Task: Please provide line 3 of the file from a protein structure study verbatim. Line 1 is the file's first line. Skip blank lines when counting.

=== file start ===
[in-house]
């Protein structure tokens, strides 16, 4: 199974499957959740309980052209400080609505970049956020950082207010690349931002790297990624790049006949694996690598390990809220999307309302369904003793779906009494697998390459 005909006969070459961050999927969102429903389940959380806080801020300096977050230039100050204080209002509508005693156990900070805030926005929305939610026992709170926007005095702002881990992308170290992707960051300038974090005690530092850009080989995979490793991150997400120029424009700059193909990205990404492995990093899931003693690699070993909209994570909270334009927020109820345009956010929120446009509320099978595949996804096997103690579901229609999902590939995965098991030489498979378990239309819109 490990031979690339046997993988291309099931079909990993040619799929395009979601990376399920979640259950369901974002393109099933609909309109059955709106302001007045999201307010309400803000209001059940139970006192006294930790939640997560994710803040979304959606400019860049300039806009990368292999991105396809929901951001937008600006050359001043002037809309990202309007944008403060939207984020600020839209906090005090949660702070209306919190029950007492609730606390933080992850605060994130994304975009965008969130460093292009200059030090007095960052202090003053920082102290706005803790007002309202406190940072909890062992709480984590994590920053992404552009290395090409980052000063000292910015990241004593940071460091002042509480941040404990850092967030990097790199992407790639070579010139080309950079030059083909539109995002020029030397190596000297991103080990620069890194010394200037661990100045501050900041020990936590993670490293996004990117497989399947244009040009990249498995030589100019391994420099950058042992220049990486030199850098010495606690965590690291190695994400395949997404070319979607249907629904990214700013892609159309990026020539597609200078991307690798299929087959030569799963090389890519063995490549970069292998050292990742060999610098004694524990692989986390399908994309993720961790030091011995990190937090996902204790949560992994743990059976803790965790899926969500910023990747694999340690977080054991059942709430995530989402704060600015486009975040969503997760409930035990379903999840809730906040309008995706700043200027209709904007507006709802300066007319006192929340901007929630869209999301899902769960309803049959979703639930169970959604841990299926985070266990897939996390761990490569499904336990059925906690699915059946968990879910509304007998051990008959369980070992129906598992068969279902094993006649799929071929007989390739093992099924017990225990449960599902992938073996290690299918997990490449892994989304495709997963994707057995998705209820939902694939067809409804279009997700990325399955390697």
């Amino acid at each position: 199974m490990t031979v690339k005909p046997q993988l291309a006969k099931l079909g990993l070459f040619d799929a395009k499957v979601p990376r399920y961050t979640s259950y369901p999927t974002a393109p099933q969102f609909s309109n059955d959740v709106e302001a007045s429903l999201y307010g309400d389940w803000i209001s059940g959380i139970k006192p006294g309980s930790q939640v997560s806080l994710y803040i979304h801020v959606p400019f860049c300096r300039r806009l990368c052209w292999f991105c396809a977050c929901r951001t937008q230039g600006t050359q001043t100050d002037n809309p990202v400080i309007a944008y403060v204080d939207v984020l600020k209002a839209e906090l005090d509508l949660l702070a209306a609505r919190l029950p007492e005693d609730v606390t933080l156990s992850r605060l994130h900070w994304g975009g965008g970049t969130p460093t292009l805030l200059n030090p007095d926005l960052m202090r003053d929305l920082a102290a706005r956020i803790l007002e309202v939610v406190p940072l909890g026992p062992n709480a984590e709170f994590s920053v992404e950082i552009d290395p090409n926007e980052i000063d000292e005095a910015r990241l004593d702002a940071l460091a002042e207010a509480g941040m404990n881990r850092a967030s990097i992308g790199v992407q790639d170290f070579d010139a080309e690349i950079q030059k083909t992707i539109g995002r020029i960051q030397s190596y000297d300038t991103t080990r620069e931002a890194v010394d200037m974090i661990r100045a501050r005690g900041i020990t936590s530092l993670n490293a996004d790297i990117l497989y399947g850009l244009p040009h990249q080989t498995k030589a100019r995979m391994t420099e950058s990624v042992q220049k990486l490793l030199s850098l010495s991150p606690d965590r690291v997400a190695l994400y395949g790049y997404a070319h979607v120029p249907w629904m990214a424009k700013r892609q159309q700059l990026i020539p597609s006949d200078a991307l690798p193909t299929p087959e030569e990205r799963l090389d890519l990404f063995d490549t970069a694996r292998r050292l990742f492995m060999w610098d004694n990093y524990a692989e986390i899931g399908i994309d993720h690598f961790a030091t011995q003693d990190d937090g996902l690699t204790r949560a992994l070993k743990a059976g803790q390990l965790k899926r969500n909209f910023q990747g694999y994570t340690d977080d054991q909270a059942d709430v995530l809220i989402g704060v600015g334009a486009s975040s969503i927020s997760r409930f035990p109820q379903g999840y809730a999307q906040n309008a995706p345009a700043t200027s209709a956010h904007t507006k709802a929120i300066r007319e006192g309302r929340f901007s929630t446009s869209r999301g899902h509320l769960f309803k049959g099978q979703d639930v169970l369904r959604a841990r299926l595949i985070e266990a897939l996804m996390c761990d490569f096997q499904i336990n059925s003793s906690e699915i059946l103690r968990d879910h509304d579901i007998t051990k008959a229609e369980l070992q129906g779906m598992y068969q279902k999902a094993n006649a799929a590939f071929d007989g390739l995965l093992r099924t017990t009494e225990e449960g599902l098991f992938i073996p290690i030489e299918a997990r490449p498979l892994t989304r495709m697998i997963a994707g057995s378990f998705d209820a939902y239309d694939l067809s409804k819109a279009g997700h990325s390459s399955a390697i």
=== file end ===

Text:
């Amino acid at each position: 199974m490990t031979v690339k005909p046997q993988l291309a006969k099931l079909g990993l070459f040619d799929a395009k499957v979601p990376r399920y961050t979640s259950y369901p999927t974002a393109p099933q969102f609909s309109n059955d959740v709106e302001a007045s429903l999201y307010g309400d389940w803000i209001s059940g959380i139970k006192p006294g309980s930790q939640v997560s806080l994710y803040i979304h801020v959606p400019f860049c300096r300039r806009l990368c052209w292999f991105c396809a977050c929901r951001t937008q230039g600006t050359q001043t100050d002037n809309p990202v400080i309007a944008y403060v204080d939207v984020l600020k209002a839209e906090l005090d509508l949660l702070a209306a609505r919190l029950p007492e005693d609730v606390t933080l156990s992850r605060l994130h900070w994304g975009g965008g970049t969130p460093t292009l805030l200059n030090p007095d926005l960052m202090r003053d929305l920082a102290a706005r956020i803790l007002e309202v939610v406190p940072l909890g026992p062992n709480a984590e709170f994590s920053v992404e950082i552009d290395p090409n926007e980052i000063d000292e005095a910015r990241l004593d702002a940071l460091a002042e207010a509480g941040m404990n881990r850092a967030s990097i992308g790199v992407q790639d170290f070579d010139a080309e690349i950079q030059k083909t992707i539109g995002r020029i960051q030397s190596y000297d300038t991103t080990r620069e931002a890194v010394d200037m974090i661990r100045a501050r005690g900041i020990t936590s530092l993670n490293a996004d790297i990117l497989y399947g850009l244009p040009h990249q080989t498995k030589a100019r995979m391994t420099e950058s990624v042992q220049k990486l490793l030199s850098l010495s991150p606690d965590r690291v997400a190695l994400y395949g790049y997404a070319h979607v120029p249907w629904m990214a424009k700013r892609q159309q700059l990026i020539p597609s006949d200078a991307l690798p193909t299929p087959e030569e990205r799963l090389d890519l990404f063995d490549t970069a694996r292998r050292l990742f492995m060999w610098d004694n990093y524990a692989e986390i899931g399908i994309d993720h690598f961790a030091t011995q003693d990190d937090g996902l690699t204790r949560a992994l070993k743990a059976g803790q390990l965790k899926r969500n909209f910023q990747g694999y994570t340690d977080d054991q909270a059942d709430v995530l809220i989402g704060v600015g334009a486009s975040s969503i927020s997760r409930f035990p109820q379903g999840y809730a999307q906040n309008a995706p345009a700043t200027s209709a956010h904007t507006k709802a929120i300066r007319e006192g309302r929340f901007s929630t446009s869209r999301g899902h509320l769960f309803k049959g099978q979703d639930v169970l369904r959604a841990r299926l595949i985070e266990a897939l996804m996390c761990d490569f096997q499904i336990n059925s003793s906690e699915i059946l103690r968990d879910h509304d579901i007998t051990k008959a229609e369980l070992q129906g779906m598992y068969q279902k999902a094993n006649a799929a590939f071929d007989g390739l995965l093992r099924t017990t009494e225990e449960g599902l098991f992938i073996p290690i030489e299918a997990r490449p498979l892994t989304r495709m697998i997963a994707g057995s378990f998705d209820a939902y239309d694939l067809s409804k819109a279009g997700h990325s390459s399955a390697i």